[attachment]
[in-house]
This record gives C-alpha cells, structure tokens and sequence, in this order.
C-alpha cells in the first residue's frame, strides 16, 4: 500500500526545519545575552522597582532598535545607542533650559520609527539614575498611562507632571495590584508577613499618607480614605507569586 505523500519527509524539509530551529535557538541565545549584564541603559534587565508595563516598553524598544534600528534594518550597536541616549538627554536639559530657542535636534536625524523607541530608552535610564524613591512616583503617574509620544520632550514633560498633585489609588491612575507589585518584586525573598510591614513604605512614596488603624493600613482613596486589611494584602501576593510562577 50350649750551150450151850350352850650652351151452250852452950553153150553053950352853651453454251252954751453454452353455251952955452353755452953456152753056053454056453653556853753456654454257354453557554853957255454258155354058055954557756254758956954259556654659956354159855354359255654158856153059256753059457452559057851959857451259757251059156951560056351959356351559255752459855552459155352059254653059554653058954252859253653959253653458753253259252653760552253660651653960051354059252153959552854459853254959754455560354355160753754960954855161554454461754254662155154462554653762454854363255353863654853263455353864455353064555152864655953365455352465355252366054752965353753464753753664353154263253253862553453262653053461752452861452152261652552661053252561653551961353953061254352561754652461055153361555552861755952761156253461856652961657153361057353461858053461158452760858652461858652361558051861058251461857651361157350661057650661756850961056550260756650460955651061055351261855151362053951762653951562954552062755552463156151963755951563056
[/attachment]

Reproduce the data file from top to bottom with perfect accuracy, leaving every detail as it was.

[in-house]
This record gives C-alpha cells, structure tokens and sequence, in this order.
C-alpha cells in the first residue's frame, strides 16, 4: 500500500526545519545575552522597582532598535545607542533650559520609527539614575498611562507632571495590584508577613499618607480614605507569586 505523500519527509524539509530551529535557538541565545549584564541603559534587565508595563516598553524598544534600528534594518550597536541616549538627554536639559530657542535636534536625524523607541530608552535610564524613591512616583503617574509620544520632550514633560498633585489609588491612575507589585518584586525573598510591614513604605512614596488603624493600613482613596486589611494584602501576593510562577 50350649750551150450151850350352850650652351151452250852452950553153150553053950352853651453454251252954751453454452353455251952955452353755452953456152753056053454056453653556853753456654454257354453557554853957255454258155354058055954557756254758956954259556654659956354159855354359255654158856153059256753059457452559057851959857451259757251059156951560056351959356351559255752459855552459155352059254653059554653058954252859253653959253653458753253259252653760552253660651653960051354059252153959552854459853254959754455560354355160753754960954855161554454461754254662155154462554653762454854363255353863654853263455353864455353064555152864655953365455352465355252366054752965353753464753753664353154263253253862553453262653053461752452861452152261652552661053252561653551961353953061254352561754652461055153361555552861755952761156253461856652961657153361057353461858053461158452760858652461858652361558051861058251461857651361157350661057650661756850961056550260756650460955651061055351261855151362053951762653951562954552062755552463156151963755951563056